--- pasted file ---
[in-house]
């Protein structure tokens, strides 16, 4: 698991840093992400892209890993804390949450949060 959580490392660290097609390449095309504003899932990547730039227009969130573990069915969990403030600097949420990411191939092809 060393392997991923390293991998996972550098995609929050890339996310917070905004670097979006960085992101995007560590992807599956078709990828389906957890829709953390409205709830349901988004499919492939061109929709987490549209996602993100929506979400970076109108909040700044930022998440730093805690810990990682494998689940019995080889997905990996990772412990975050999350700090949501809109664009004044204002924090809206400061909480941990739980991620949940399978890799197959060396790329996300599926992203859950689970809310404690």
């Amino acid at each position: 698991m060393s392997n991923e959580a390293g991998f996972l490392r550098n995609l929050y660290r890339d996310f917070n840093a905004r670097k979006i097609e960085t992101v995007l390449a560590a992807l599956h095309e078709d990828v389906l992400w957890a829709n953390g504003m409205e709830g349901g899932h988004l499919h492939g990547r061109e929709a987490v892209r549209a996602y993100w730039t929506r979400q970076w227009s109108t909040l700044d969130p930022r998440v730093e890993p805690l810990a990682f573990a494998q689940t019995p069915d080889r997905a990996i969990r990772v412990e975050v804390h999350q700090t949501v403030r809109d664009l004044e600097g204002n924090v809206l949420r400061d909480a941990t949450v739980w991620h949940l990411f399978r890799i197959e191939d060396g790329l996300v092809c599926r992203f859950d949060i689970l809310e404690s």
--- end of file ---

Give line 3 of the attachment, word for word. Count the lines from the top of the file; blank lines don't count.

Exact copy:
């Amino acid at each position: 698991m060393s392997n991923e959580a390293g991998f996972l490392r550098n995609l929050y660290r890339d996310f917070n840093a905004r670097k979006i097609e960085t992101v995007l390449a560590a992807l599956h095309e078709d990828v389906l992400w957890a829709n953390g504003m409205e709830g349901g899932h988004l499919h492939g990547r061109e929709a987490v892209r549209a996602y993100w730039t929506r979400q970076w227009s109108t909040l700044d969130p930022r998440v730093e890993p805690l810990a990682f573990a494998q689940t019995p069915d080889r997905a990996i969990r990772v412990e975050v804390h999350q700090t949501v403030r809109d664009l004044e600097g204002n924090v809206l949420r400061d909480a941990t949450v739980w991620h949940l990411f399978r890799i197959e191939d060396g790329l996300v092809c599926r992203f859950d949060i689970l809310e404690s």